These are only acceptable, discounting when you are supposed to lose the first time like you mentioned, is if they are different every fight, like they learn and improve. Solt and Peppor in Chrono Cross for example, most of the time a comedic relief type of tutorial people, they are there mostly to teach you something and you just beat them up to make them run away, using what they taught or not... until the one time they aren't and are actual danger.

Bosses that spams healing - Yes, I've seen bosses with a strong healing move in a completely randomized moveset. The result: the boss can heal faster than you can hurt it whenever it feels like it. Healing moves are fair game if they are uncommon (or a low-tier DPS check) or is a one-time thing, otherwise, they only serve to make a battle longer for no real purpose.
There is a game for SNES, 7th Saga I think, where the non-chosen party members later are bosses, and the later you fight them the stronger they are. The healer, if you take too long to fight, is about invincible due to healing more than you can take.
Heals are supposed to be rare affairs for a boss that has them, even limited maybe. A low regen? fine. Healing minions? fine, they are just minions. Healing itself absurdly? either it is supposed to be invincible, or the strategy is to hit it as much as you can between the -predictable- heals, and even then this last one is bad.

Random AI with multi-actions
- So a boss just decided to use his strongest party-wide AoE attack three times in a row with no buildup. Mot's Drama.
Ah yes, Mot. It has a skill that gives him extra actions that turn. Including the very same skill.
Don't do a Mot.

And about the difference between forms and patterns...
Yeah, everything you guys say seems to me more like a new pattern with a new graphic than an actual new form. I mean, in the times of 2k you had to do this with transformations into a different enemy, so technically they counted as forms, but...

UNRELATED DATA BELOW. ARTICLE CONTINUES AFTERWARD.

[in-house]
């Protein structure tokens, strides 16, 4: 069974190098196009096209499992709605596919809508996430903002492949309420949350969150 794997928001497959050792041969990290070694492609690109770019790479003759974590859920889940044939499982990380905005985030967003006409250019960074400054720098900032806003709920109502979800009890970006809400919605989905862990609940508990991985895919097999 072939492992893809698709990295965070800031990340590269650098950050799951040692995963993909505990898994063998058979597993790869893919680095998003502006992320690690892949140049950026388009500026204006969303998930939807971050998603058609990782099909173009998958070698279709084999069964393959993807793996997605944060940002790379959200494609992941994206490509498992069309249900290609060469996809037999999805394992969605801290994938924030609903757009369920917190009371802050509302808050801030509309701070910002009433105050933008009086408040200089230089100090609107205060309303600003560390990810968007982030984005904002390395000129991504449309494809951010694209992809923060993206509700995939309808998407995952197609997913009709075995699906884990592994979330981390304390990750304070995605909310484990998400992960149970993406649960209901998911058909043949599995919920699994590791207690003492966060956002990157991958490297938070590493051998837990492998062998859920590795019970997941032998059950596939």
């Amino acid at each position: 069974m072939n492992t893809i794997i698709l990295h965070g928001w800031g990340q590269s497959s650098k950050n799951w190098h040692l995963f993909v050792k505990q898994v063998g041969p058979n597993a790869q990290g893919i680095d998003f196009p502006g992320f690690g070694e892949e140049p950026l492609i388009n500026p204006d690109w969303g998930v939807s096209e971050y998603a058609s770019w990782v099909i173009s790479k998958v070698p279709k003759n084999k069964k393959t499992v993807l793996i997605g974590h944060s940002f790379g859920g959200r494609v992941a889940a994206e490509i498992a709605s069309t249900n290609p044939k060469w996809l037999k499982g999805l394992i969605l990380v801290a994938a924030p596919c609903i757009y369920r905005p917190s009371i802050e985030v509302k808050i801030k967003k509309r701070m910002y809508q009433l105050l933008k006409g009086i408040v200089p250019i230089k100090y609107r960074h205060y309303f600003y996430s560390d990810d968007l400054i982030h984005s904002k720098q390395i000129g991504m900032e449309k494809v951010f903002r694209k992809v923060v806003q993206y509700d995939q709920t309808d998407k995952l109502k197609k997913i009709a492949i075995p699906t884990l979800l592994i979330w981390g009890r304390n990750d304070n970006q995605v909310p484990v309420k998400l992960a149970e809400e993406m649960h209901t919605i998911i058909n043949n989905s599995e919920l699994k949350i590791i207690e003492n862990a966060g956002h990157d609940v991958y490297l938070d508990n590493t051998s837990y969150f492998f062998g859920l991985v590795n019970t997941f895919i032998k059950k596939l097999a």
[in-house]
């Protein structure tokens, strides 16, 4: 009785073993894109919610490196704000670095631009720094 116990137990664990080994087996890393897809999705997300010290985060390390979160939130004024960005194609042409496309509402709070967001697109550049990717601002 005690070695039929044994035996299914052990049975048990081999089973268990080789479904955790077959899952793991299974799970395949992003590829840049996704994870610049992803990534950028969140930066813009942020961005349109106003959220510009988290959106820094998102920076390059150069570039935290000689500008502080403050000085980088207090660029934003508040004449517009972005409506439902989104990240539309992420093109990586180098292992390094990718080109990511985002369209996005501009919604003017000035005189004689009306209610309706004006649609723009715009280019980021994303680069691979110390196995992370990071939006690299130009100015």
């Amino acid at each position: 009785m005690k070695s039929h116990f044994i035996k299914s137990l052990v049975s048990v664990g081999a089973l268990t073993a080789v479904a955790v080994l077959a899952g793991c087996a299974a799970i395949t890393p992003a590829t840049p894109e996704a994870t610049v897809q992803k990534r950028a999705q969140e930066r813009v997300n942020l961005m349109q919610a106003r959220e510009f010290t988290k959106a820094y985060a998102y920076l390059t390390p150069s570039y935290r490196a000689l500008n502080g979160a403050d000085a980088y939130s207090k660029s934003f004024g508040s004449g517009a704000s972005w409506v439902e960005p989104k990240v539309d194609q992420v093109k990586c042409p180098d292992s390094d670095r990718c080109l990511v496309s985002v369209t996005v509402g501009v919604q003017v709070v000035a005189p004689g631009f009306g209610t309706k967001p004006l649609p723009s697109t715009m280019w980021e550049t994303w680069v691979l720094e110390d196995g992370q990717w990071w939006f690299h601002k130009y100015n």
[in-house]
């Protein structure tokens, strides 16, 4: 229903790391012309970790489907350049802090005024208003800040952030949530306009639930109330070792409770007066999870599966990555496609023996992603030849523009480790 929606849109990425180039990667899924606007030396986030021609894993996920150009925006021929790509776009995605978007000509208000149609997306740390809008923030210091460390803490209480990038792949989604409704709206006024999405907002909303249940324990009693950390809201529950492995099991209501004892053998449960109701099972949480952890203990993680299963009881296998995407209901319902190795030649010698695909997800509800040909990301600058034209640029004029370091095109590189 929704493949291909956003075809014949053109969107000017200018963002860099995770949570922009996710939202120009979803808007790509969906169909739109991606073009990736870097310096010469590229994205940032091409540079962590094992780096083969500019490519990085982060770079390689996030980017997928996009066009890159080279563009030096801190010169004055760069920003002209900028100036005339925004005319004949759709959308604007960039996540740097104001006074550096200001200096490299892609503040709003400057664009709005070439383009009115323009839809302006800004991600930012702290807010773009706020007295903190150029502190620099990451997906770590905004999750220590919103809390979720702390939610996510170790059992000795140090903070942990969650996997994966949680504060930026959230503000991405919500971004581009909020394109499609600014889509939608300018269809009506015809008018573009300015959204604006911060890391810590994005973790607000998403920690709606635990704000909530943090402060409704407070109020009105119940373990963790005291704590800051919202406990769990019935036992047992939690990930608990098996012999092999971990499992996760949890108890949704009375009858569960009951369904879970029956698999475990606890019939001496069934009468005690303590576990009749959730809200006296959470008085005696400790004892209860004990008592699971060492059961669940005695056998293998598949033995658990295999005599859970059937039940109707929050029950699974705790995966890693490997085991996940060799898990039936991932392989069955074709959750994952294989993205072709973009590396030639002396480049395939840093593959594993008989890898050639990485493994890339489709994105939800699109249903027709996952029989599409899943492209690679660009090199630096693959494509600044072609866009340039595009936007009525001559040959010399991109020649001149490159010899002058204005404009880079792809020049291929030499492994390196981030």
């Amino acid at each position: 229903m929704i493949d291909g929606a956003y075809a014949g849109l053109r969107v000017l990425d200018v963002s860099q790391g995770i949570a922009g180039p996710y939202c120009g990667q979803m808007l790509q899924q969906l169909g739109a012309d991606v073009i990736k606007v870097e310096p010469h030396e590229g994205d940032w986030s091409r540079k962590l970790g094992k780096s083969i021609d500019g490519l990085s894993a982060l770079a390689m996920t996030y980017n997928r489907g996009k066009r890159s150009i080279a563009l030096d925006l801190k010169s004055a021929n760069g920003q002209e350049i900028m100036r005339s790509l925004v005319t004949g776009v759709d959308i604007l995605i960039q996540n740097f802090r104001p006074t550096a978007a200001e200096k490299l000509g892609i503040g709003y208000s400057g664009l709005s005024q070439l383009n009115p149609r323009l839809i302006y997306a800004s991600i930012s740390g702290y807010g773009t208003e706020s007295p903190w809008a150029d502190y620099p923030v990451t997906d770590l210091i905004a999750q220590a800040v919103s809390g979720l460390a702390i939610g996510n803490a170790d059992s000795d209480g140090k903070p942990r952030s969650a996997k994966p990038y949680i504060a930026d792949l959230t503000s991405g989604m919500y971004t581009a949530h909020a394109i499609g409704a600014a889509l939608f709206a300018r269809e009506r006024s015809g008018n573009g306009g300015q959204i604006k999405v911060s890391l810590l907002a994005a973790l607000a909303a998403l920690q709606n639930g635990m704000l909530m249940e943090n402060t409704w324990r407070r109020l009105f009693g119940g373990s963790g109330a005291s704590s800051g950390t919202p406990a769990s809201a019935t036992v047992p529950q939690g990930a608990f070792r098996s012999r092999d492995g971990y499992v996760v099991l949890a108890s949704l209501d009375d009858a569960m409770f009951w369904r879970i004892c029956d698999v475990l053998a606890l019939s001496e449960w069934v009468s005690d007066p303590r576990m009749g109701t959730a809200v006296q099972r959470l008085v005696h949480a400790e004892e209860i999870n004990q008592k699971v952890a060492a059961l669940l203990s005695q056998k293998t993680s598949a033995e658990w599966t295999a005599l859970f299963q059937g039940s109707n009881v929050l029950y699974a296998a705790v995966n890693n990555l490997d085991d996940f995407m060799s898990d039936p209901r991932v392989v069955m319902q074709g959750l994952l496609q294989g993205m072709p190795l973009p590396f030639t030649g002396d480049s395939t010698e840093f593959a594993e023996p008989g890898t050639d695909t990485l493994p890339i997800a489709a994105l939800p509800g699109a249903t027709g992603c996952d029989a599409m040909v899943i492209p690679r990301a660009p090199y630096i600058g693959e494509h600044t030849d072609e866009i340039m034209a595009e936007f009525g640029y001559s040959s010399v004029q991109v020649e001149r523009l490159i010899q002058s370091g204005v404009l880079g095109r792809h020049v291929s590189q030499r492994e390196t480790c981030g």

Nowadays to me a boss with multiple forms is when they are actually separated battles. The buffs and debuffs on the party are gone, as are any states that leave after battles on the party. The boss' condition brand new, regardless of what you did the last form, hp, mp, states, buffs, debuffs... and not even a heal on-screen to justify that.
The only way these are valid is with justifications in the narrative. Like in Breth of Fire 4,
at first you think that is the final boss but then you remember it came from behind the enemy and both were there at the same time, unlike when you controlled him and he turned that form... then the enemy transforms into a brand new one evolution of his first transformation.
 

BurningOrca

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Actually, to me... This is the opposite of a problem really, right there...

I mean not really, they can be great problems, but your example is terrible.

You may notice this is the same boss, yet the main difference is your strategy. And as you mentioned, the main difference is an item you crafted.
This was most likely intentional.
This game, nay this series, has one focus: the crafting system. So much that in the ones I played the main character is the only one that can even use most non-equipment crafted items, the others are there mostly to help.
Meaning... this boss was a barrier to check if you learned to craft and use items properly.
You did not, and it took almost an hour just to fail. You did, and you ended in just a few turns.

A boss is, in most cases, an exam to show your mastery of what you learned until then. Thus why so many Zelda games have the boss' weakness be the very item in their dungeon.
This boss is extremely hard or extremely easy depending on your mastery of crafting, which is the game's main focus.
I think it is a success then.
Yes I have to admit that it is a bad example, because the series is all about crafting and I had fairly weak items in the first run. As I played also a bunch of other games from the series I was just surprised that an item that can 2 to 3 hit every single story relevant boss, including the final one even exists. In the other games of the series I've played the strongest item I could craft upto this point was never as strong as this magic tome.